Rising to no. 2 on the Hot 100 in Billboard magazine in February 1979 (behind Rod Stewart's "Da Ya Think I'm Sexy?"), "Fire" was eventually tied by "Slow Hand" (1981) as the Pointer Sister's highest-charting single. A hit on Billboard's Hot R&B/Hip-Hop Songs and Adult Contemporary charts at respectively no. 14 and no.. 22, "Fire" also afforded the Pointer Sisters an international chart hit, reaching no. 1 in Belgium, the Netherlands, South Africa and New Zealand, and charting in Australia (no. 7), Austria (no. 10), Canada (no. 3), Germany (no. 35) and the UK (no. 34).

Anita Pointer recalled, "['Fire'] became [the Pointer Sisters'] first gold single: we had had gold albums before but I didn't realize what a difference a gold single made 'cause...that one song [is played] over and over all over the world. ['Fire'] really became a major hit for us and made a total difference in our career."[8]

Billboard named the song no. 48 on their list of 100 Greatest Girl Group Songs of All Time.[10]

Personnel[edit]

 • Anita Pointer – lead & backing vocals  • Rick Jaeger – drums  • Davey Johnstone – guitar
 • Ruth Pointer – backing vocals  • Lenny Castro – tambourine  • David Paich – organ, high piano
 • June Pointer – backing vocals  • Gerald Johnson – bass  • Jai Winding – acoustic piano

Chart performance[edit]

Other versions[edit]

Shakin' Stevens had a January 1979 UK single release with "Fire" serving as B-Side to his remake of "Endless Sleep". In the Netherlands, the single was issued with "Fire" as the A-side and formatted with a picture sleeve, this Dutch pressing being valued at £200+ in 1987.[22] In 1984 the Henning Stærk Band (da) recorded the song for their album One Nite Stand, and the 1988 live album The Ahoy Concert by Anita Meyer included her version of "Fire".

Other artists covered "Fire" in the 1990s and 2000s. Cher performed the song on the "Love Hurts Tour" in 1992. Enrique Iglesias and Tom Jones performed the song live, but did not include it in any album. In 1992 the Gaston Brothers (sv/sv) recorded "Fire" for their album Är Dé Party Eller Är Dé...Party . A cover version of "Fire" was recorded by Kenneth "Babyface" Edmonds and Des'ree for the soundtrack of the 1998 motion picture Hav Plenty, with a beat that made it suitable for dancing Bachata. In 2002 Fleurine recorded her album Fire which featured the Springsteen composition as its title cut.[23]

Link Wray, rockabilly guitarist who played on the Robert Gordon version, released his own version on his 1997 live album Walkin' Down A Street Called Love. In 2001, contemporary jazz guitarist Chuck Loeb covered the song on his release In a Heartbeat.[24][25]

Anna Calvi remade "Fire" in 2013. It served as a B-side for her December 23, 2013 single release "Suddenly".

The fictitious Austrian artist Kurt Ostbahn (played by musician Willi Resetarits) made a German cover of the song called "Feuer" (The word "fire" sounds similar in Viennese dialect) in the year 1985. Other non-English rendering of "Fire" include "Feigling" (German) by Ingrid Peters, "Le Feu" (French) by Michèle Richard (fr) and "Teesklus" (Estonian) by Rock Hotel (et).

In popular culture[edit]

In a stand-up routine recorded on his album Throbbing Python of Love, Robin Williams performed the song as if it were sung by Elmer Fudd.

Kristin Chenoweth and Matthew Morrison, in character as April Rhodes and Will Schuester respectively, sing "Fire" as a duet in the Glee episode "Home".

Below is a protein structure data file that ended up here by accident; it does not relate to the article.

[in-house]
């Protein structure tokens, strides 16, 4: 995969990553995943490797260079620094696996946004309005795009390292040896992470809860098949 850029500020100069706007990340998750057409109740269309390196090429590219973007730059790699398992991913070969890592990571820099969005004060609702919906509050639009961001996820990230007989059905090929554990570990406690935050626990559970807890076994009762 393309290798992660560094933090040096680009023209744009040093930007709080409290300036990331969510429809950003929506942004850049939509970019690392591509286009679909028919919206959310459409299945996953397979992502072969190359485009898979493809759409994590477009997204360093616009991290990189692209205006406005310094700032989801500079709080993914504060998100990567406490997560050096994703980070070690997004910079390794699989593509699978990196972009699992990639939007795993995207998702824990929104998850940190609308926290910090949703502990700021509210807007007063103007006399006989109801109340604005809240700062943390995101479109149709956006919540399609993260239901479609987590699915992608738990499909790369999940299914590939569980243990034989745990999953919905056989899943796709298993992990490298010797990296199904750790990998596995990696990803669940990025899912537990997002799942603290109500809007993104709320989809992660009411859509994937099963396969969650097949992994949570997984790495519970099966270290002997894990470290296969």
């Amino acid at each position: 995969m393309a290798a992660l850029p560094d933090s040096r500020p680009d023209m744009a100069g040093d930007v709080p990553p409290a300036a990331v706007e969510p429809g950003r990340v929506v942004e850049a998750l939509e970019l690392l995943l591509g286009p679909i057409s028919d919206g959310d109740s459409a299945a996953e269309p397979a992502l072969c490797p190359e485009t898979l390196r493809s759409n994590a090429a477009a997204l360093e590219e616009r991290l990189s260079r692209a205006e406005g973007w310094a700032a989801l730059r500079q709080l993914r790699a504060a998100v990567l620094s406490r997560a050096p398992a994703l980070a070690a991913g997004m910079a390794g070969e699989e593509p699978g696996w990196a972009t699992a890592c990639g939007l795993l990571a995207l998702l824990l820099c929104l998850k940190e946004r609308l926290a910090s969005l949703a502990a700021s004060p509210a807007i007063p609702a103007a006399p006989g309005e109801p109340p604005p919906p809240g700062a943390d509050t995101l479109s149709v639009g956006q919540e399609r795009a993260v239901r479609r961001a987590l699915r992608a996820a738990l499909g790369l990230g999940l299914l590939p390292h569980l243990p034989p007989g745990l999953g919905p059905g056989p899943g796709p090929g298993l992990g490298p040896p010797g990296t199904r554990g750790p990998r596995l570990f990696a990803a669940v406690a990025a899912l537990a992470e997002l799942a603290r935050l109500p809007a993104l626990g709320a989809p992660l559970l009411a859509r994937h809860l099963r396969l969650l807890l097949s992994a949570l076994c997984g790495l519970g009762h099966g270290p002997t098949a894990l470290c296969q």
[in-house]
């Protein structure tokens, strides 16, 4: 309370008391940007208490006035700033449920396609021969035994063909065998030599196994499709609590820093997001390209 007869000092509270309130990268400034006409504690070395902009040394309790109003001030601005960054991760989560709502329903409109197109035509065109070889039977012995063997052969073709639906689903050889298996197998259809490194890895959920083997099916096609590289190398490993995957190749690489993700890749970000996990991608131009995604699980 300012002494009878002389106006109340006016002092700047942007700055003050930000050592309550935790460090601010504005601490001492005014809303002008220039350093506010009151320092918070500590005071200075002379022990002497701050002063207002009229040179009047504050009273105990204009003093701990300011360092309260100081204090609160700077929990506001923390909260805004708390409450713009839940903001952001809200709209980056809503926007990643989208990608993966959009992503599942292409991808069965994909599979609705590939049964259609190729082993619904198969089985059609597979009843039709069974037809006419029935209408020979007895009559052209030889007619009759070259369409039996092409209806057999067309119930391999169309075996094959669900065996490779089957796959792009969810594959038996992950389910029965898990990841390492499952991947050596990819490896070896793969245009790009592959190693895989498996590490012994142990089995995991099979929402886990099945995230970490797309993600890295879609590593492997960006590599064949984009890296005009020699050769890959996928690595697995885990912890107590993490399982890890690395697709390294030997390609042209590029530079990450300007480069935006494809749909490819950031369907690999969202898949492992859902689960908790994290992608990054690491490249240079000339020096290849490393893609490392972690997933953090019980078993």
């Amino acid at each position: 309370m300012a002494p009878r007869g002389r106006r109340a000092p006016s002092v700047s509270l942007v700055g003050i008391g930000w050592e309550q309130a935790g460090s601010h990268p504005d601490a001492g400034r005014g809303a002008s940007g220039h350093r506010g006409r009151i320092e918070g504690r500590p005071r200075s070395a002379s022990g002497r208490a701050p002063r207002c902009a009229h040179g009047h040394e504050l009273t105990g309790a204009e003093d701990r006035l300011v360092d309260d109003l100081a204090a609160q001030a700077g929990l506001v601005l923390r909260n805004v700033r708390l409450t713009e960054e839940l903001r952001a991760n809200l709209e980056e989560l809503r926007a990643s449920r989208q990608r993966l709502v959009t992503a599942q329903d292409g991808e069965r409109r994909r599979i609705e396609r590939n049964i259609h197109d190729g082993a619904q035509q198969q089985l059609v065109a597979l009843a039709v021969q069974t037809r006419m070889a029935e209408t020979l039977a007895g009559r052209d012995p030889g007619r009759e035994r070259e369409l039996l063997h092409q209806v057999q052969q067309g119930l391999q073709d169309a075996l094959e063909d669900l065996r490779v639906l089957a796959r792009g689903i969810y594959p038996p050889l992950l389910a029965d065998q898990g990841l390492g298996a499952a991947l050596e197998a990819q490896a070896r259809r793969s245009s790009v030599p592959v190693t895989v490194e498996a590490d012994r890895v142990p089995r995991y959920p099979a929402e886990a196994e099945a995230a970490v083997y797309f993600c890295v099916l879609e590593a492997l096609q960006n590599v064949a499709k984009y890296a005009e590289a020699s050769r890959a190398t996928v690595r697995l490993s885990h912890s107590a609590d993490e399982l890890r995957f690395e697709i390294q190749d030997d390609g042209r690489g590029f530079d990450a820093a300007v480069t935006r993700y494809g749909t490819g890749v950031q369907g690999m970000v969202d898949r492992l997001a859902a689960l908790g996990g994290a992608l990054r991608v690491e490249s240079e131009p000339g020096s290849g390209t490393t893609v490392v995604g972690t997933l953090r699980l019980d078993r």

References[edit]

  1. ^ Clinton Heylin. E-Street Shuffle: The Glory Days of Bruce Springsteen & the E Street Band. Viking Penguin (NYC), 1st US ed., 2013, unpaged.
  2. ^ Carlin, Peter Ames, Bruce, 2013
  3. ^ Marc Dolan. Bruce Springsteen and the promise of rock 'n' roll. W. W. Norton & Co (NYC), 1st ed 2012. ISBN 978-0-393-08135-0 p.167.
  4. ^ Beviglia, Jim (2014). Counting Down Bruce Springsteen: his 100 finest songs. Lanham MD: Rowman & Littlefied. p. 144. ISBN 978-1442230651.
  5. ^ Lakeland Ledger, June 12, 1978, p. 15.
  6. ^ Whitburn, Joel (2015). The Comparison Book. Menonomee Falls, Wisconsin: Record Research Inc. p. 213. ISBN 978-0-89820-213-7.
  7. ^ Sioux Falls Argus-Leader 26 April 1979 "Pointers Pleased With New Direction" by Marshall Fine p.2C
  8. ^ a b Sisters, Pointer (February 18, 2014). "Bullseye with Jesse Thorn". Bullseye (Interview). Interviewed by Jesse Thorn. NPR. |access-date= requires |url= (help)
  9. ^ The Evening Independent (St. Petersburg) 20 January 1979, p.11-D
  10. ^ "100 Greatest Girl Group Songs of All Time: Critics' Picks". Billboard. Retrieved July 11, 2017.
  11. ^ "Nederlandse Top 40 – week 10, 1979" (in Dutch). Dutch Top 40 Retrieved 2017-12-31.
  12. ^ "Dutchcharts.nl – Pointer Sisters – Fire" (in Dutch). Single Top 100. Retrieved 2017-12-31.
  13. ^ Whitburn, Joel (2004). Top R&B/Hip-Hop Singles: 1942-2004. Record Research. p. 465.
  14. ^ Whitburn, Joel (2002). Top Adult Contemporary: 1961-2001. Record Research. p. 194.
  15. ^ David Kent's "Australian Chart Book 1970-1992" Archived March 5, 2016, at the Wayback Machine.
  16. ^ "Image : RPM Weekly - Library and Archives Canada". Bac-lac.gc.ca. Archived from the original on 2016-10-06. Retrieved 2016-10-13.
  17. ^ "Ultrtrop jaaroverzichten 1979 | VRT Top 30". Ultratop.be. Retrieved 2018-04-24.
  18. ^ "Top 100-Jaaroverzicht van 1979 | Nederlandse Top 40)". Top40.nl. Retrieved 2018-04-24.
  19. ^ "Top Selling Singles of 1979 | The Official New Zealand Music Chart". Nztop40.co.nz. 1979-12-31. Retrieved 2016-10-13.
  20. ^ "Top 20 Hit Singles of 1979 | South Africa's Rock Lists Website". Rock.co.za. Retrieved 2018-04-24.
  21. ^ "Top 100 Hits of 1978/Top 100 Songs of 1978". Musicoutfitters.com. Retrieved 2016-10-13.
  22. ^ Marsh, Dave. Glory Days: Bruce Springsteen in the 1980s. Pantheon Books, 1987. ISBN 0-394-54668-7.
  23. ^ Heckman, Don (May 20, 2005) "Fleurine – Fire". Los Angeles Times.
  24. ^ "In a Heartbeat overview". Allmusic.
  25. ^ "In a Heartbeat Chuck Loeb". JazzTimes.

External links[edit]